My history and I

Our holiday this year has been arranged around two old postcards that were written by my grandmother Elizabeth Williams in 1954 to my mother. She was born in 1887, in a small village in the middle of Carmarthen called Trefeurig. It was a rural area, not many houses, lots of miners lived and worked in the area. Her father Richard Williams who was born in 1860 was one of those miners, he died at a relatively young age of 30 in 1890. At the time her mother had a young baby of 9 months (called Richard), two young sons of 4years old (Luther)  and a 2 year old (Thomas) and her daughter Elizabeth  – my grandmother.

Richard’s parents were Thomas and Margaret Williams. Thomas was born in about 1813. He married Margaret Williams, who was about 3 years younger than he was, and in total had 5 children. 4 sons, and 1 daughter. This is where our history becomes very confusing. The children were called Elizabeth (19), John (16) Thomas (8) Methusalem (8) and finally Richard the youngest at 1 year old – my great grandfather- Elizabeth’s father. Names were handed down in families hence the same names appearing in two generations of family.

Generally around that time children came along on a very regular basis due to the lack of birth control, normally one a year. So it is probably likely there were some still births in this and many other families, who have not be registered on the census records of 1861 that these details have come from.

The post cards I have kept for many years were written to my mum and dad in 1954. They are of two places that my grandmother had visited on her trip to west wales. It doesn’t say where she was staying, but as this place is so very near to the place her family originated from, it was highly likely that she was staying with some family.

She tells her daughter and her son-in law (my mam and dad) about the places she has visited.

‘having a lovely time out each afternoon, pity dad bach isn’t with me. I have all the places on a paper. went to Aberystwyth yesterday 10in the morning. Called at ^^^^^^ bungalow 9 of them there, very nice. a scorching afternoon after the rain, and returned Newquay we intend going to Tenby tomorrow. St Dogmails is a lovely place you get town and country here. Sat will soon be  here now hope you are both feeling good.Let us know what time to expect you home on sat. hope you have good digs I will not write again now. Kindest regards from Elfyn and Mena. fondest love mam xx and in the margin .our church marked with a spot (dogmael) ‘

I have had these postcards in my possession since my grandmother died in 1978 when she was about 92. I’ve never taken that much notice of what they were, they were just two sepia  postcards, that she had written. 4 years ago I started researching my family tree, and they became a big part of the jigsaw. She said that she was with Elfyn (her son) and his wife Mena. I had found that they lived near to his place. And in fact Elfyn had died the year I was born in 1960, in this area. On the card she makes reference to dad bach, her husband, or in those days the husband was known as dad. He had died just before this card was written.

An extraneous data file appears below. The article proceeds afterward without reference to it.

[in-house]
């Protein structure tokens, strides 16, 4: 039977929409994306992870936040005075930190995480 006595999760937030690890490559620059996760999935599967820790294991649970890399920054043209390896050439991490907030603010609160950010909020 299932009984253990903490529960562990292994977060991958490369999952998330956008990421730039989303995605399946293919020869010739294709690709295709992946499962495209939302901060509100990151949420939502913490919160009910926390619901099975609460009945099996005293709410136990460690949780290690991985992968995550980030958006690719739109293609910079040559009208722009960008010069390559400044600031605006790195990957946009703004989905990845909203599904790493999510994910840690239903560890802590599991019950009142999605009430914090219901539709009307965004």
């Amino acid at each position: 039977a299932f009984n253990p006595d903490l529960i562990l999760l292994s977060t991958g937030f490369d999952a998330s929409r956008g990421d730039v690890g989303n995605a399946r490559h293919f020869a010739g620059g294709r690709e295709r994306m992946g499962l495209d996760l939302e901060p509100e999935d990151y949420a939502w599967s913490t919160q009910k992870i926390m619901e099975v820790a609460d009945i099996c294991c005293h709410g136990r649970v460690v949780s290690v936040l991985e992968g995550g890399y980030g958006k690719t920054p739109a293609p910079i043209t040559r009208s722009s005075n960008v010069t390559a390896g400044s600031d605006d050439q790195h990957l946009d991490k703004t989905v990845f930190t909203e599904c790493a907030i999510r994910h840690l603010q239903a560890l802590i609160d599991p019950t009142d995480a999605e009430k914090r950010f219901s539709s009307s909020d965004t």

So why am I telling you all this? Well – we decided that our holiday would be a great opportunity to visit this village where the post cards were from. We researched a local hotel, booked the break, and this story is built around the postcards.

The Cliff Hotel overlooks Poppit Sands in Cardigan. The Teify Estuary leads out to the Irish sea, Poppit Sands is on one side, and the Cliff Hotel is on the other side There is a coast guard station there, a café that does the most amazing Bara Bryth. a selection of Holiday homes, and a YHA (Youth Hostel Association) place to stay. We drove round the estuary, and parked the car in the little car park. We had a coffee in the café, and then walked onto the beach. The wide expanse of golden sand, peppered with little flecks of black and tiny pebbles and discarded cockle shells. Although it was a damp day, it certainly didn’t deter the dog walkers, dogs don’t mind the rain or the wet as they jumped in and out of the waves.

My heart soared, as I thought that this was a beach that my grandmother  (or nain as she was known to her grand children) had walked on. Of course I’d been to many places with her as I grew up with her  and she lived with us until she passed away when I was 18. I could imagine her with her son, and daughter in law travelling around in a little car, looking at the same view I was looking at. Maybe sitting in the same sea side café, and if I know my nain, eating the same cake I was eating, she had  a sweet tooth! Probably where I get it from. Of course I’d been to many places with her, she had lived with our family from when I was 8 so I grew up with her until she passed away when I was 18.